The biggest problem this then creates, however, is the huge backlog of movies needing theatrical release once the film festivals finish, which basically creates almost a waiting list of titles. There aren’t enough screens, or enough audience members, to accommodate all of these titles at once, so they have to be spread out over a few months.
In actual fact, this isn’t only a factor for independents or around film festival time. The reality is that outside of the massive blockbusters which get a global release date that can’t be changed, every other movie, be it from a studio or an independent, has to do a bit of a dance to find a good release date. Sometimes that might mean something releasing two or three weeks after the US, even for a movie that’ll do big bucks at the box office.
Also what often happens in the US with slightly smaller titles (by that, I mean potentially anything not AAA), is that they’ll get a limited release for a few weeks, and if they perform well, the studio will push the film out wider to more screens. So while we see the US release date as being 1 March, it actually might not have gone wide until 1 April, when more screens were available.
35mm prints are exceedingly expensive. And when you’ve paid a huge amount for the film rights, to then have to pay a huge amount for prints before even thinking about advertising, it’s often not financially viable to release a movie. So we can wait for another territory to release first and then buy prints from them at a much reduced rate. While this isn’t ideal, it’s often the only way to be able to afford to release a title theatrically. The good news is, the change in format from 35mm prints to digital cinema should largely remove a big chunk of this financial barrier. The bad news is, if you’re a connoisseur of prints and can’t bear digital cinema, you’re screwed.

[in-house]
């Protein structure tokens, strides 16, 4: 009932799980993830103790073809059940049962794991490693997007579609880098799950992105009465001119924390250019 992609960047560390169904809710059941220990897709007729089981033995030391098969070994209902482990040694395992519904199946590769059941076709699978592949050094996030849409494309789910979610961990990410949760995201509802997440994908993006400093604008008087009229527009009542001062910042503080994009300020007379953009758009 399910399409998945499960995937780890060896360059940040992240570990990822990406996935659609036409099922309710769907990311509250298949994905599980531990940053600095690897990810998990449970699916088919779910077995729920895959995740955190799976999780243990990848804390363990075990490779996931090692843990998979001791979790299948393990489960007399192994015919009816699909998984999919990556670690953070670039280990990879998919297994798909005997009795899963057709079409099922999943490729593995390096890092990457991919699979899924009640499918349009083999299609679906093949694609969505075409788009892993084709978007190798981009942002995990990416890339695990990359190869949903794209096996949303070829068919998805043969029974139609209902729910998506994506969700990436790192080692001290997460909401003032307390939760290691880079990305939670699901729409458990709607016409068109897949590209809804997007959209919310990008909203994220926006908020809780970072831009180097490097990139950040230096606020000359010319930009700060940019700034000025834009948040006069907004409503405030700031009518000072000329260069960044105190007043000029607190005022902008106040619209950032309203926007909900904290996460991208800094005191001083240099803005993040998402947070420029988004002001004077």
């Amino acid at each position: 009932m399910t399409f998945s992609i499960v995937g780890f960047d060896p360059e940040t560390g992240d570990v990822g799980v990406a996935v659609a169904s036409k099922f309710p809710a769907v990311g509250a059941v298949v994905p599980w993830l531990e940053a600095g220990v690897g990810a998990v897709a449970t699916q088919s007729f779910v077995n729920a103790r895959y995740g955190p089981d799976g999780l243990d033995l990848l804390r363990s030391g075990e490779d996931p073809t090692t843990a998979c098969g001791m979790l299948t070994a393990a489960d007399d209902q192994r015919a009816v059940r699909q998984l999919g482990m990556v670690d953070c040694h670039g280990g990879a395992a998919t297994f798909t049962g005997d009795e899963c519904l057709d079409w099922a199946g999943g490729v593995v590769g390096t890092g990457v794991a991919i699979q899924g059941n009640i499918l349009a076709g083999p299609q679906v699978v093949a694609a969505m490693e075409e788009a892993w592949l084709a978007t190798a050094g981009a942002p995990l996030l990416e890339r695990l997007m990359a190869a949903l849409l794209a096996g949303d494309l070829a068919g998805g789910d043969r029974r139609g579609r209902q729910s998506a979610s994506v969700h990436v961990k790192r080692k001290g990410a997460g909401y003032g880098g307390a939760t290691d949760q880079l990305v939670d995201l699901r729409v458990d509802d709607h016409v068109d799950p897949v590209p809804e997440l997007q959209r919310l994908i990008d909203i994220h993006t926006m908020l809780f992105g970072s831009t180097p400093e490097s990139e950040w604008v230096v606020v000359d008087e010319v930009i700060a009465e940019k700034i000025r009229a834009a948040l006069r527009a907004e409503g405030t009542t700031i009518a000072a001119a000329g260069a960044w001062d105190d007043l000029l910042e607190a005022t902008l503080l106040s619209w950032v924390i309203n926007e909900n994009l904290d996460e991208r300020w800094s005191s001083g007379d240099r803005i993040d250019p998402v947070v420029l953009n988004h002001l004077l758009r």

I know everyone thinks all the distributors are sitting on piles of cash and if we’re not making tons of money from our movies then it’s our own fault for delaying the release date or doing bad marketing. But this is a very difficult business to achieve break even, let alone a profit. I guess you shouldn’t care about that because for you it’s entertainment, but for us it’s a business, it’s our job, and we have to react to the realities of the market. We are very lucky, being such a small country, that we get to see so many different movies released theatrically. Most countries our size don’t get to see half the movies we do.
None of this helps with the frustration we all feel when something is delayed and we’re reading and hearing about it from international friends and media. Believe me, this is as frustrating for distributors and cinemas as it is for you and I would love to see some alternative distribution models coming to the fore which would benefit all of us. I’m sure there are some releases that could be pulled into line a bit more but in most cases, there are real, valid reasons why we can’t and I hope I’ve helped explain them just a little bit.